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British Academy Television Awards
British Academy Television Awards Logo
Awarded for The best in television
Presented by British Academy of Film and Television Arts
Country  United Kingdom
First awarded 1950
Official Website http://www.bafta.org/

The British Academy Television Awards, also known as the BAFTAs — or, to differentiate them from the BAFTA Film Awards, the BAFTA Television Awards — are the most prestigious awards given in the British television industry, analogous to the Emmy Awards in the United States. Presented by the British Academy of Film and Television Arts, they have been awarded annually since 1954.

The British Academy Television Awards 2009 took place on April 26, at their new home, London's Royal Festival Hall.

Contents

Background

The first ever Awards, given in 1954, consisted of six categories. Until 1958, they were awarded by the Guild of Television Producers and Directors. From 1958 onwards, after the Guild had merged with the British Film Academy, the organisation was known as the Society of Film and Television Arts. In 1976, this became the British Academy of Film and Television Arts, the name the organisation goes under still as of 2007.

From 1968 until 1997, the BAFTA Film and Television awards were presented in one joint ceremony known simply as the BAFTA Awards, but in order to streamline the ceremonies from 1998 onwards they were split in two. The Television Awards are usually presented in April, with a separate ceremony for the Television Craft Awards on a different date. The Craft Awards are presented for more technical areas of the industry, such as special effects, production design, or costumes.

Richard Armitage attending the British Academy Television Awards in 2007.

The Awards are only open to British programmes — with the exception of the audience-voted Pioneer Award — but any cable, satellite, terrestrial or digital television stations broadcasting in the UK are eligible to submit entries, as are independent production companies who have produced programming for the channels. Individual performances, such as from actors, can either be entered by the performers themselves or by the broadcasters. The programmes being entered must have been broadcast on or between January 1 and December 31 of the year preceding the Awards ceremony (so, between January 1 and December 31, 2004, for the 2005 Awards). Entry is free, and entry forms are made available between October and December each year.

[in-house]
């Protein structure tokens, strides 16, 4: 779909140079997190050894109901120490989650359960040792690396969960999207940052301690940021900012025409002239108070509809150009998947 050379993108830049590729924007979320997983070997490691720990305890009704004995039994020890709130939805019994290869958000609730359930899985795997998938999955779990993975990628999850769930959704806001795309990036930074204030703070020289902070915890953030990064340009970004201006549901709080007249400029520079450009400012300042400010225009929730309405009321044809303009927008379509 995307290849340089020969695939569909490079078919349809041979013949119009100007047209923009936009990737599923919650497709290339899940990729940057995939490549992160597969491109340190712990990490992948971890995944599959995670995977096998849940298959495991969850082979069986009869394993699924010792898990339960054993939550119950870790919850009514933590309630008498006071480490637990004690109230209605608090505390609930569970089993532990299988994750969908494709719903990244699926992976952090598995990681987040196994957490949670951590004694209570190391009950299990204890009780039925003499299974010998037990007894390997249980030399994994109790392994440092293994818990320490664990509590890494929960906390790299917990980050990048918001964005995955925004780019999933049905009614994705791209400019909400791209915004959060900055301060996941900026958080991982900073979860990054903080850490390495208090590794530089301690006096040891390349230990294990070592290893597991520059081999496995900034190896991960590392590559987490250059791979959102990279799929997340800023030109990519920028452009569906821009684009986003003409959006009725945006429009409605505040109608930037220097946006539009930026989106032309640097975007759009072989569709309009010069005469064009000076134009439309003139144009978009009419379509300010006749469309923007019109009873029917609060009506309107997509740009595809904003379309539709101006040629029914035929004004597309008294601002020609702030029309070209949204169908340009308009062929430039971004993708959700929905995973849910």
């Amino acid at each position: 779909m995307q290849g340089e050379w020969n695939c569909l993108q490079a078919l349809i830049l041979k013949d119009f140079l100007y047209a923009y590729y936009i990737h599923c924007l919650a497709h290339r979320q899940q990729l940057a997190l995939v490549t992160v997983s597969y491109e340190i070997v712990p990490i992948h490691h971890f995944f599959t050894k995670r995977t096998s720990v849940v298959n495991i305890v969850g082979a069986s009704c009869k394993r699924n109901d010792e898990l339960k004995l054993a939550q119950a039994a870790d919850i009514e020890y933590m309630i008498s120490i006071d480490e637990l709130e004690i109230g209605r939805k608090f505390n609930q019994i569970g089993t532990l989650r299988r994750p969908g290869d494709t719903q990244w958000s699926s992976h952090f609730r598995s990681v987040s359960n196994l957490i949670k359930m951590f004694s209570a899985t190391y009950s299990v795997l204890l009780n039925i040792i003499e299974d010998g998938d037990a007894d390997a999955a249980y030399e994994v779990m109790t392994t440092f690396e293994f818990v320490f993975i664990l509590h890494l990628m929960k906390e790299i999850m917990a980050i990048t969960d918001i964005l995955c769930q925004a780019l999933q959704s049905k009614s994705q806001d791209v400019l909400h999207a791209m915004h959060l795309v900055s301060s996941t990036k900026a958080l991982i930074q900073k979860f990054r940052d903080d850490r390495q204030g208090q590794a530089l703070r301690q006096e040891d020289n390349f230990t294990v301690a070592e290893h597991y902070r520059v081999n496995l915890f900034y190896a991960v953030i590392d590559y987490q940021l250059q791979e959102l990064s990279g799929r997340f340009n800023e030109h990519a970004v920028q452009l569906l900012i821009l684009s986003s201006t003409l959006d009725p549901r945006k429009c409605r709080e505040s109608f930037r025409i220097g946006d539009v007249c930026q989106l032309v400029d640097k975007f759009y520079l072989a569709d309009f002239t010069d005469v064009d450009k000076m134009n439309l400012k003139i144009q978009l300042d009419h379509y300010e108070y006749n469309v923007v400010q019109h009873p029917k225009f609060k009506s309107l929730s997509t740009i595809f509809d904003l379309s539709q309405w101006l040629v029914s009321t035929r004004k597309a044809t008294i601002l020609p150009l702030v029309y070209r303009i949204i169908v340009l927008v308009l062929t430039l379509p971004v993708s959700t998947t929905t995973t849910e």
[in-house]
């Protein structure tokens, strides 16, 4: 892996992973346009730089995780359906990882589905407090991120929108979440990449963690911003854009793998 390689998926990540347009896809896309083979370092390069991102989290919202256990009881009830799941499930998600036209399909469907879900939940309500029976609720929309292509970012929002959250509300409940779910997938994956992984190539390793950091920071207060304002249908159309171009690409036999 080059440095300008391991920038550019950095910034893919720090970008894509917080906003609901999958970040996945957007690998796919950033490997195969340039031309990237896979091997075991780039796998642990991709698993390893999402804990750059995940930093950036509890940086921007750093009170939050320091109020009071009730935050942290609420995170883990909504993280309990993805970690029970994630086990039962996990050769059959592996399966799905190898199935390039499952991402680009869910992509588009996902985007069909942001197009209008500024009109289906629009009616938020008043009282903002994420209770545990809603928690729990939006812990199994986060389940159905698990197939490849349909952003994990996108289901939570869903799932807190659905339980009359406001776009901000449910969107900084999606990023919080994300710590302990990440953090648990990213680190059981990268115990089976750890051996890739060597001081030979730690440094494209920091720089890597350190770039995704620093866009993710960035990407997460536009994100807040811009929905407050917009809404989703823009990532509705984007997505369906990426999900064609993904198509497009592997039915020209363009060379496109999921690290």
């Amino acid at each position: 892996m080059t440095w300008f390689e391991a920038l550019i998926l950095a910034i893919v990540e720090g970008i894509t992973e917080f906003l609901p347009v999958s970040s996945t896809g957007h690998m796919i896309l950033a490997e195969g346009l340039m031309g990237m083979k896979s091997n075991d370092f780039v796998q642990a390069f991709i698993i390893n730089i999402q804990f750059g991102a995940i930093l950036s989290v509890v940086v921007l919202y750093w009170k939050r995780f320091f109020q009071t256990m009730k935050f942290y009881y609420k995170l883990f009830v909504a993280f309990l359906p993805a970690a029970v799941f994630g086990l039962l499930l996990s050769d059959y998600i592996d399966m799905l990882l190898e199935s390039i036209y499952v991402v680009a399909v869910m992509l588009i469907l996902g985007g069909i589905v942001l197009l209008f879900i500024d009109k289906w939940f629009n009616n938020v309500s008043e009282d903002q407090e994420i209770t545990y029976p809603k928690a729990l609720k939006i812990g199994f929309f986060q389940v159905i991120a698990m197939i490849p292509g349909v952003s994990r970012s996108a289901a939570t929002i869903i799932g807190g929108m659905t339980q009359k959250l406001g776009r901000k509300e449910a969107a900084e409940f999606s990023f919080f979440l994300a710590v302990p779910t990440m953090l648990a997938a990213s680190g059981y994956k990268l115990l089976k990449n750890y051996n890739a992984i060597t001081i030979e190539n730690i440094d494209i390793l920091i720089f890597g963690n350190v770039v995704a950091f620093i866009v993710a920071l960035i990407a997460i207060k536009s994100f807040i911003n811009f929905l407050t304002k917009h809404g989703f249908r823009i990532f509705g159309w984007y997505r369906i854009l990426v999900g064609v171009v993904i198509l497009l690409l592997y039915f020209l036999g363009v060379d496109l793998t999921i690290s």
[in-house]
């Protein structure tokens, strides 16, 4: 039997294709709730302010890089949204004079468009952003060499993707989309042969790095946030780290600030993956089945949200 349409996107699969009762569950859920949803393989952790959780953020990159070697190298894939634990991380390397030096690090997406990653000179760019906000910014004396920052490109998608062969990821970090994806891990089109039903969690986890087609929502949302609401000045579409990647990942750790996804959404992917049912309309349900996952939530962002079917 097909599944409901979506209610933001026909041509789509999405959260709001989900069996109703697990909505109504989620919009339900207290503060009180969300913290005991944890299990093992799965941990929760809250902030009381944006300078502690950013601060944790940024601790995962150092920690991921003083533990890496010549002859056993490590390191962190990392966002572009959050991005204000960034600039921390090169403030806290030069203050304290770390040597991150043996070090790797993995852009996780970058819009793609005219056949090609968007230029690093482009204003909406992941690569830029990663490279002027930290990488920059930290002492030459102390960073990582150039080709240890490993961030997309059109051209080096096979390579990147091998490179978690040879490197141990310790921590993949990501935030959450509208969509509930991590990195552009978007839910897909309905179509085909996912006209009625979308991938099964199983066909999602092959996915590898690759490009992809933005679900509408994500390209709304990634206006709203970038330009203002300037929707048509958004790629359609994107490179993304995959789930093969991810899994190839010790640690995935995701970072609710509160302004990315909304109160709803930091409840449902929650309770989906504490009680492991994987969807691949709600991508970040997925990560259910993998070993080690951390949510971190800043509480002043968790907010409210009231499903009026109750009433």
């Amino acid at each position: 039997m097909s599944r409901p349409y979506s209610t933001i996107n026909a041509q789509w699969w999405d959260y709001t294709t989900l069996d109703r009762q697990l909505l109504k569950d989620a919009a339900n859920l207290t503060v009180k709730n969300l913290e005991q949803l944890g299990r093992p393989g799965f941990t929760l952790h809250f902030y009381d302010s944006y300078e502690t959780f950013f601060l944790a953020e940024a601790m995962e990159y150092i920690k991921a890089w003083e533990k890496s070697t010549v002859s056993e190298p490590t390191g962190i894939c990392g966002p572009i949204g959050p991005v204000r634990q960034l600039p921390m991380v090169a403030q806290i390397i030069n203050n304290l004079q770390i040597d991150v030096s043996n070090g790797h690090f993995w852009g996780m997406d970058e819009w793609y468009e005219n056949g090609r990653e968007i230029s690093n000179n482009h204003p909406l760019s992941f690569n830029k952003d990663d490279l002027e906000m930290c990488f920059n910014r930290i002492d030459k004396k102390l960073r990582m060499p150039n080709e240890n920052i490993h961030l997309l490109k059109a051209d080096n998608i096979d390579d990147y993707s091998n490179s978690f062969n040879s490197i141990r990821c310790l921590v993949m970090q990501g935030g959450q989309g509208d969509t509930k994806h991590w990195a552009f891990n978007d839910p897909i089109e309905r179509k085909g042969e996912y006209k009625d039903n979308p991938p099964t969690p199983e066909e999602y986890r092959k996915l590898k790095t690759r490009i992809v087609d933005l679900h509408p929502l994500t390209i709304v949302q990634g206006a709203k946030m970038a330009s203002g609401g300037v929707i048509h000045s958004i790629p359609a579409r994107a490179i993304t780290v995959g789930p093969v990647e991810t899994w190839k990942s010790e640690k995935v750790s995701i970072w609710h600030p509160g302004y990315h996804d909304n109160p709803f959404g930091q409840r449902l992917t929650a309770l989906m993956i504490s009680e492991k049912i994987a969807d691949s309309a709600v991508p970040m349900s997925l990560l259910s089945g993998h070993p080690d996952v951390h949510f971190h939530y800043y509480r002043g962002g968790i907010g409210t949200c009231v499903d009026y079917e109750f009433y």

After all the entries have been received, they are voted for online by all eligible members of the Academy. The programmes and performances attracting the most votes, usually four in each category, are shortlisted as the nominees for each award. The winner is chosen from the four nominees by a special jury of nine academy members for each award, the members of each jury selected by the Academy's Television Committee. Each jury is designed to have a balance in areas such as sex, age and experience, and have experience related to the categories concerned but no direct connections to the short-listed programmes or performers.

There are also a number of non-competitive honorary Awards — the Dennis Potter Award for Outstanding Writing for Television; the Alan Clarke Award for Outstanding Creative Contribution to Television; the Richard Dimbleby Award for Outstanding Presenter in the Factual Arena; the Fellowship for individuals who have made an outstanding contribution to television across their careers, and various Special Awards given on an ad hoc basis. These Awards are suggested by the Television Committee and awarded by the Academy's Council. They are not necessarily always given every year, but as and when appropriate.

The Awards ceremony is broadcast on British television, usually the day after it has taken place. Transmission alternates each year between the two main UK television channels, BBC One and ITV1.

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"Baftagate"